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What Chesapeake Energy Investors Should Watch This Week

By Matthew DiLallo - Nov 3, 2019 at 6:23PM

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The beleaguered oil and gas producer plans to report its third-quarter results on Tuesday morning.

This year hasn't been too kind to Chesapeake Energy ( CHKA.Q ). The energy company's stock is down more than 35% so far this year, mostly because of the continued turbulence in the oil and gas market.

The company's investors, however, could get some much-needed good news this week when it reports its third-quarter results. Here are a few things to keep an eye on in that report.

Oil pumps with the sun setting in the background.

Image source: Getty Images.

See if its oil production is on track with expectations

What makes Chesapeake's slumping stock price even more disheartening for investors is that this was supposed to be a transformation year for the company. That's because it acquired WildHorse Resource Development to help ignite its oil growth engine. It did just that in the second quarter, as oil output surged 36% versus the year-ago period. Overall, Chesapeake produced a record 122,000 barrels per day (BPD), which was 25% of total production, the highest percentage in its history.

The company, however, expected that its oil output would slip a bit during the third quarter to less than 120,000 BPD, mainly because of the timing of when it completes new wells. Its production should then reaccelerate in the fourth quarter. That has it on track to grow its oil output by 32% this year, and up to 26% of its total production by the fourth quarter. Ideally, the company will deliver solid enough results during the third quarter to remain on track with that forecast.

Check if its costs kept coming down

Aside from boosting its oil output, one of the draws of acquiring WildHorse was that the combined company would be able to do more with less. In Chesapeake's initial estimation, it expected that the merger would produce $200 million to $280 million of cost savings this year. However, after a strong start, the company now expects to save between $250 million and $280 million in 2019. Hopefully, the company will remain on track with that higher target, if not a bit ahead.

Likewise, the company sees costs in the Powder River Basin coming down as it benefits from higher production and the buildout of new infrastructure. In the company's estimation, gathering, processing, and transportation costs per barrel of oil equivalent (BOE) should average $8.53 per BOE during the third quarter, down more than 13% from the second quarter. Ideally, it will not only achieve that target but also stay on pace to hit its year-end goal of $8.45 per BOE in that region.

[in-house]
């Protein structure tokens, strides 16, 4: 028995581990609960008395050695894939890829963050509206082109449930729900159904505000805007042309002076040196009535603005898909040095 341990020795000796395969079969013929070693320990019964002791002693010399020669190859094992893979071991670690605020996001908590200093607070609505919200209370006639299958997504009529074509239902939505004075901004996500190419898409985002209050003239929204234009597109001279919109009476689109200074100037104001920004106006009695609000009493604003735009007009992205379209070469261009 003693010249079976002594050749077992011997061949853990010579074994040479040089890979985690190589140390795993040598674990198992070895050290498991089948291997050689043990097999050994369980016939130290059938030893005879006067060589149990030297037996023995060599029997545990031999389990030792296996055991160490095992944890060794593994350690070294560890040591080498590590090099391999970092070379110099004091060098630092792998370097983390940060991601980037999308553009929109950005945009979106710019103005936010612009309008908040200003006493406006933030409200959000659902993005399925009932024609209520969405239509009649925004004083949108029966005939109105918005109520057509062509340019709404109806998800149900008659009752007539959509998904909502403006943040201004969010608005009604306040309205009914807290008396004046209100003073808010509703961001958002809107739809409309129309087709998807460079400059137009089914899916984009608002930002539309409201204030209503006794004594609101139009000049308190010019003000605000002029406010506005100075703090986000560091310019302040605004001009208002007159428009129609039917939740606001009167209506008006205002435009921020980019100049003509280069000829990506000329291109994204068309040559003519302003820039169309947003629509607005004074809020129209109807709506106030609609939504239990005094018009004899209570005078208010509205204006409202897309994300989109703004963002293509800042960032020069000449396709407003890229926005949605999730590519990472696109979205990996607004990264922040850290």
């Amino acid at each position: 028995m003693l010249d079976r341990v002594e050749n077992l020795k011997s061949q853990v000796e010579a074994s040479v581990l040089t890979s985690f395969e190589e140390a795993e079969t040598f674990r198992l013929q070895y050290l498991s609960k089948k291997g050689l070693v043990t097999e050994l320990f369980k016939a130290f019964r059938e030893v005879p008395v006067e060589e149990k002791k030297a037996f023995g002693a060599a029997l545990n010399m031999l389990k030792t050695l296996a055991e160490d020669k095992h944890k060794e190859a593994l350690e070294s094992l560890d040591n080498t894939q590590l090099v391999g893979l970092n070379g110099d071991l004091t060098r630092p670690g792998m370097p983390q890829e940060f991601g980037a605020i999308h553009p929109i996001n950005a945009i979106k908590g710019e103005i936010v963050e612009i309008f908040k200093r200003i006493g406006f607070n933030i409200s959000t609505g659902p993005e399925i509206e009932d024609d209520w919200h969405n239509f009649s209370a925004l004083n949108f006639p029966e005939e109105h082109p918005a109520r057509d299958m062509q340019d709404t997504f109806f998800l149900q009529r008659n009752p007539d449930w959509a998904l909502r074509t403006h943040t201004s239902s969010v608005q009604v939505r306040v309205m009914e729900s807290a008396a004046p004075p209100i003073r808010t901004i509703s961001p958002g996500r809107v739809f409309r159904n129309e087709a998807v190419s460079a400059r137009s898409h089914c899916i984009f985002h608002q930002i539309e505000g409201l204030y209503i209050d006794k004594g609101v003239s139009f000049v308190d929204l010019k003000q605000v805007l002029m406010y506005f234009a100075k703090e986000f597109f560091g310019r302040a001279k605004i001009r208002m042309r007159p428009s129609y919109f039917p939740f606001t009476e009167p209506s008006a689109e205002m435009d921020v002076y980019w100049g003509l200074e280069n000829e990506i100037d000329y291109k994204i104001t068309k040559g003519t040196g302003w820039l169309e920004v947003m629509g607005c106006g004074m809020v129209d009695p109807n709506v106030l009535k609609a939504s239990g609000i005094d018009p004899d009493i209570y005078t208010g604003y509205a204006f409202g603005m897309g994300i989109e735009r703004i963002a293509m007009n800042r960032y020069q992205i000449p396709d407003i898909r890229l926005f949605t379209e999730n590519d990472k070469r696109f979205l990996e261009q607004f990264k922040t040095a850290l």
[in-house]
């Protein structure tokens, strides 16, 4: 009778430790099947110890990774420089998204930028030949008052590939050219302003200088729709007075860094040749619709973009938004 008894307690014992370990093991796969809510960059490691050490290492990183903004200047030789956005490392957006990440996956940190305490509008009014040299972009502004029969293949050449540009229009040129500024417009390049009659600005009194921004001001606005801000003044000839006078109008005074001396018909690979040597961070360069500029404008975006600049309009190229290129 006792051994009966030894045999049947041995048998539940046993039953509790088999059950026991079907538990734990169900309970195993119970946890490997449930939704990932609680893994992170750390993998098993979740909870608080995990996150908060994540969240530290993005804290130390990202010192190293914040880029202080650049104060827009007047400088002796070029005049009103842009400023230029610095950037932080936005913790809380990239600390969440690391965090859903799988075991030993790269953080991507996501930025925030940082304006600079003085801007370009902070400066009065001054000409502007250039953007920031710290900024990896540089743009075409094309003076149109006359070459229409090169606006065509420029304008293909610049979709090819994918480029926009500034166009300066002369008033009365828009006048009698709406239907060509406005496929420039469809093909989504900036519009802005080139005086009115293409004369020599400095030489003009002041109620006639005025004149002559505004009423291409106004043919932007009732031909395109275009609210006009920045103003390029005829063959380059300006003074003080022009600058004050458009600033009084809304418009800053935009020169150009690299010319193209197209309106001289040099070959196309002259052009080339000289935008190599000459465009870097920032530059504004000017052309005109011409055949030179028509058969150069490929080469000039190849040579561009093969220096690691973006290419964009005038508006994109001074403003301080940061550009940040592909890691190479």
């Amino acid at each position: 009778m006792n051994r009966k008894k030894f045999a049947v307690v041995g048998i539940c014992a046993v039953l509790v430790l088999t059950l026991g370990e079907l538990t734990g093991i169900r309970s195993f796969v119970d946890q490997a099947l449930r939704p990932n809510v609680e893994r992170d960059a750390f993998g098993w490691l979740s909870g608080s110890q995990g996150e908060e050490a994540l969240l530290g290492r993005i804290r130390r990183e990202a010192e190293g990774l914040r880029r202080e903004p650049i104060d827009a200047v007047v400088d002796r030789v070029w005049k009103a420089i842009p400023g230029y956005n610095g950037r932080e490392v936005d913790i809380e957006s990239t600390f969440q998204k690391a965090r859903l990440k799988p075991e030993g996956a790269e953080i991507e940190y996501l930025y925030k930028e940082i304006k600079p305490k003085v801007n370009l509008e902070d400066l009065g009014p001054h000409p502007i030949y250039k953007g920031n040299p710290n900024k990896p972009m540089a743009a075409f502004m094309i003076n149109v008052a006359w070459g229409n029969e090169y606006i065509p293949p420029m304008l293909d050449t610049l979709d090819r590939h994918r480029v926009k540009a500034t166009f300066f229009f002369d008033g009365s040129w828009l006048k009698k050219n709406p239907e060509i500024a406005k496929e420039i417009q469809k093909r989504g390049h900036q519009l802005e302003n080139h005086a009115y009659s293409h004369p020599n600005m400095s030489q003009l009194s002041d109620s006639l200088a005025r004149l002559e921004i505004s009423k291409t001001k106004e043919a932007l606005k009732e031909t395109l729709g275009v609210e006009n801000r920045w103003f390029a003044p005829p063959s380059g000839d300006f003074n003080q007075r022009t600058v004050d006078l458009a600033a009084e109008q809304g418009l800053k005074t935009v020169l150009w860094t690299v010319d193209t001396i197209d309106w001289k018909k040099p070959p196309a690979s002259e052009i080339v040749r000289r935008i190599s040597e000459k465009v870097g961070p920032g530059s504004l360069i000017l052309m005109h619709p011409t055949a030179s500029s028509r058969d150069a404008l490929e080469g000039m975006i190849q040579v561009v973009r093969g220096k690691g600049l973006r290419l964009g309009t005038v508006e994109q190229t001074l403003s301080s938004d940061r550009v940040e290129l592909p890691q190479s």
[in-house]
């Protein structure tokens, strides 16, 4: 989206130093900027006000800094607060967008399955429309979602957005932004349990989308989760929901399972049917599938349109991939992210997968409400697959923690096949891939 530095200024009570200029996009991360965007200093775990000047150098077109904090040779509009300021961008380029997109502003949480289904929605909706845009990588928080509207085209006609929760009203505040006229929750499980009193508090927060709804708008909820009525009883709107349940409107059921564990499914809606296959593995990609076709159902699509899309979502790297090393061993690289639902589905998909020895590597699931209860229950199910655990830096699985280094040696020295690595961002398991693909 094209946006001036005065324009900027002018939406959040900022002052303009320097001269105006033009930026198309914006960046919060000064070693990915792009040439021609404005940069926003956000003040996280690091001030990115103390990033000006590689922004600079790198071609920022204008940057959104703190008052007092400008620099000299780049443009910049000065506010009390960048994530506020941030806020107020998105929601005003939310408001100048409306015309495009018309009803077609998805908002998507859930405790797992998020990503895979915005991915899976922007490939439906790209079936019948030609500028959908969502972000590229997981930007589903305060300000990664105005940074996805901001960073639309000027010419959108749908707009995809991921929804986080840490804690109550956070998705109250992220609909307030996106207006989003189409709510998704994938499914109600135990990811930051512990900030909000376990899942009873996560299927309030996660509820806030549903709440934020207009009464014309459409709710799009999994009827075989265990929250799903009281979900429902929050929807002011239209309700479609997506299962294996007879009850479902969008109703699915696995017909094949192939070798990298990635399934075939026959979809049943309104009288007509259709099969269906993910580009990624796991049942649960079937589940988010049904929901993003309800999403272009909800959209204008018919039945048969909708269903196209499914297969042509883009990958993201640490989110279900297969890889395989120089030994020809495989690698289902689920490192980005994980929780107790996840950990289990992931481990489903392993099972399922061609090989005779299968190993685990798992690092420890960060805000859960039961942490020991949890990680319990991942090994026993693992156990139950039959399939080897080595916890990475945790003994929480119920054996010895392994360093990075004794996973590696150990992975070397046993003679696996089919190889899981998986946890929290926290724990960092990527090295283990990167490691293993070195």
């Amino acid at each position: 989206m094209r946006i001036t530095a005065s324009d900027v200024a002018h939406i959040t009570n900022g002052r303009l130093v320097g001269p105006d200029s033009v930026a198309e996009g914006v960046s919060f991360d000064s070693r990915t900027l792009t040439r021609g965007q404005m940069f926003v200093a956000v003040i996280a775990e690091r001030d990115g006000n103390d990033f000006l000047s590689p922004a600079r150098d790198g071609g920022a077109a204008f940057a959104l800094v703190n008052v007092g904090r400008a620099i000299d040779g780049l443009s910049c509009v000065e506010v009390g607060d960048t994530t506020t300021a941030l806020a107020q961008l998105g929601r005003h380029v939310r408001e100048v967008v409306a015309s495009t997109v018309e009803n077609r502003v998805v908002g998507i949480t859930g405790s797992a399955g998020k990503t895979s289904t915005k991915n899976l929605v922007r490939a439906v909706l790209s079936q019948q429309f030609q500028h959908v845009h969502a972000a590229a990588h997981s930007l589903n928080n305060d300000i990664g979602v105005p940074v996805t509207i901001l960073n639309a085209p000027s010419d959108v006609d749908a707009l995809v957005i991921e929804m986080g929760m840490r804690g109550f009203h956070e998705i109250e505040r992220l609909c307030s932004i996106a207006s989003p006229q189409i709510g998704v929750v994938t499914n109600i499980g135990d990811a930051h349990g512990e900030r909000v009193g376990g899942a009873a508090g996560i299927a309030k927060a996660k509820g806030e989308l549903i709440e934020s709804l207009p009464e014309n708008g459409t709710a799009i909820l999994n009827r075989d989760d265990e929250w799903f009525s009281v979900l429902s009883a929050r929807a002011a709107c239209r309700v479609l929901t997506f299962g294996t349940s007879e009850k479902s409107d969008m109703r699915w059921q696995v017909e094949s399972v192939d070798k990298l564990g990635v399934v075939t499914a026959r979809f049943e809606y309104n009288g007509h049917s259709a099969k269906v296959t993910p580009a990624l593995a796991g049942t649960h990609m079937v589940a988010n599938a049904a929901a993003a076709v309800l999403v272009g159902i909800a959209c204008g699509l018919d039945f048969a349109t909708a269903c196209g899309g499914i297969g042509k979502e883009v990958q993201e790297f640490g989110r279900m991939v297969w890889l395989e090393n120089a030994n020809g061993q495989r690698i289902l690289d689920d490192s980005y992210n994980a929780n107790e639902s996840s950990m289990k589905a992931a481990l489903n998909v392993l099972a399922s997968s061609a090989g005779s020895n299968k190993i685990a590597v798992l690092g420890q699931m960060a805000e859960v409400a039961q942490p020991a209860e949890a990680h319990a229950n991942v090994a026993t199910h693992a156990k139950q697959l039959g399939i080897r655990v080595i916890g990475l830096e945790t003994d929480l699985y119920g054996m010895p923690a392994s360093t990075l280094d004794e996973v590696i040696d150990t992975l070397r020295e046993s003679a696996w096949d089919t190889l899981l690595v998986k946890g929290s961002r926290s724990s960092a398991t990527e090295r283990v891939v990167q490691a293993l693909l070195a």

Look for any changes to its 2020 outlook

Chesapeake Energy gave investors a preliminary look at its 2020 plans during the second quarter. At that time, the company thought it would invest the same amount of money next year, which it would focus on drilling more oil wells. That would drive double-digit growth in oil output, while gas production would fall by a double-digit rate. It would also enable the company to make about the same amount of money, assuming oil and gas prices remained around their same level, which would likely result in it outspending cash flow again.

Energy prices, however, have weakened considerably in recent months, which is causing most drillers to cut spending so that they can produce free cash flow. Investors should therefore see if Chesapeake plans to follow in their footsteps and cut spending below its projected cash flow even if that means it won't grow. While that would mark a notable departure from its long history of outspending cash flow, it would be a welcome sign, as it would suggest that the company finally plans to go a more conservative route.

Hoping for some good news

Given Chesapeake's challenges, investors really want to see the company report some good news this week. Ideally, the oil and gas producer will deliver solid operational results with production and costs on track with its forecast, if not coming out ahead. Meanwhile, they'd be ecstatic if the company hints that it now plans to trim spending next year so that it doesn't drill itself into a deeper hole.

This article represents the opinion of the writer, who may disagree with the “official” recommendation position of a Motley Fool premium advisory service. We’re motley! Questioning an investing thesis – even one of our own – helps us all think critically about investing and make decisions that help us become smarter, happier, and richer.

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